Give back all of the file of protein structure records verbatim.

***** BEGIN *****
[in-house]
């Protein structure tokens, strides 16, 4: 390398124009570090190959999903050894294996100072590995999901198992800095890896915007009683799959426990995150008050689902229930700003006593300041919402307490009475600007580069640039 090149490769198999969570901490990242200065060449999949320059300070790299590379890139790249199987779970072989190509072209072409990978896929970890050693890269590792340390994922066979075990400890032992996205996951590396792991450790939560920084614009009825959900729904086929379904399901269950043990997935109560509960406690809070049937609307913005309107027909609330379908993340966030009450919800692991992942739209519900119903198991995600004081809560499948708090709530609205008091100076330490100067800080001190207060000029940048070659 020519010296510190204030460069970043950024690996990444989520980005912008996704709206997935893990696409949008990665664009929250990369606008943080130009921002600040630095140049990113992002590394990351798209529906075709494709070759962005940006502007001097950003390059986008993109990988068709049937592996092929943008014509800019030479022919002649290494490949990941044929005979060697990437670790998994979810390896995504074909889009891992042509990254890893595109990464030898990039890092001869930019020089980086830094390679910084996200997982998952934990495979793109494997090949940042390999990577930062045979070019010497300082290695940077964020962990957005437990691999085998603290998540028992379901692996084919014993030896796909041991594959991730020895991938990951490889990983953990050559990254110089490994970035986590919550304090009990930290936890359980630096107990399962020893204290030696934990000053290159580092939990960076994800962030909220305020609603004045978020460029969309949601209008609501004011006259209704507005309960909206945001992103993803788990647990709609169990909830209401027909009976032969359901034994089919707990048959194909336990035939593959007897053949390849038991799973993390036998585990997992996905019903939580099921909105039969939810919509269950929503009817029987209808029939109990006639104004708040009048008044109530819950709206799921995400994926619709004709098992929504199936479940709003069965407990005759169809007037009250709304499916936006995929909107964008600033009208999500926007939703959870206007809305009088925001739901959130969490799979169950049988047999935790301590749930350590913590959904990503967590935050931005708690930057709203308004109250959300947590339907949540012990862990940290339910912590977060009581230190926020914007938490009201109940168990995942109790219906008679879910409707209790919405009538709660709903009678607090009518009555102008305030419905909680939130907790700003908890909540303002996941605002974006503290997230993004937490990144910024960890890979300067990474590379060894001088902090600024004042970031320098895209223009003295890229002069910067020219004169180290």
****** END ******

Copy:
[in-house]
């Protein structure tokens, strides 16, 4: 390398124009570090190959999903050894294996100072590995999901198992800095890896915007009683799959426990995150008050689902229930700003006593300041919402307490009475600007580069640039 090149490769198999969570901490990242200065060449999949320059300070790299590379890139790249199987779970072989190509072209072409990978896929970890050693890269590792340390994922066979075990400890032992996205996951590396792991450790939560920084614009009825959900729904086929379904399901269950043990997935109560509960406690809070049937609307913005309107027909609330379908993340966030009450919800692991992942739209519900119903198991995600004081809560499948708090709530609205008091100076330490100067800080001190207060000029940048070659 020519010296510190204030460069970043950024690996990444989520980005912008996704709206997935893990696409949008990665664009929250990369606008943080130009921002600040630095140049990113992002590394990351798209529906075709494709070759962005940006502007001097950003390059986008993109990988068709049937592996092929943008014509800019030479022919002649290494490949990941044929005979060697990437670790998994979810390896995504074909889009891992042509990254890893595109990464030898990039890092001869930019020089980086830094390679910084996200997982998952934990495979793109494997090949940042390999990577930062045979070019010497300082290695940077964020962990957005437990691999085998603290998540028992379901692996084919014993030896796909041991594959991730020895991938990951490889990983953990050559990254110089490994970035986590919550304090009990930290936890359980630096107990399962020893204290030696934990000053290159580092939990960076994800962030909220305020609603004045978020460029969309949601209008609501004011006259209704507005309960909206945001992103993803788990647990709609169990909830209401027909009976032969359901034994089919707990048959194909336990035939593959007897053949390849038991799973993390036998585990997992996905019903939580099921909105039969939810919509269950929503009817029987209808029939109990006639104004708040009048008044109530819950709206799921995400994926619709004709098992929504199936479940709003069965407990005759169809007037009250709304499916936006995929909107964008600033009208999500926007939703959870206007809305009088925001739901959130969490799979169950049988047999935790301590749930350590913590959904990503967590935050931005708690930057709203308004109250959300947590339907949540012990862990940290339910912590977060009581230190926020914007938490009201109940168990995942109790219906008679879910409707209790919405009538709660709903009678607090009518009555102008305030419905909680939130907790700003908890909540303002996941605002974006503290997230993004937490990144910024960890890979300067990474590379060894001088902090600024004042970031320098895209223009003295890229002069910067020219004169180290």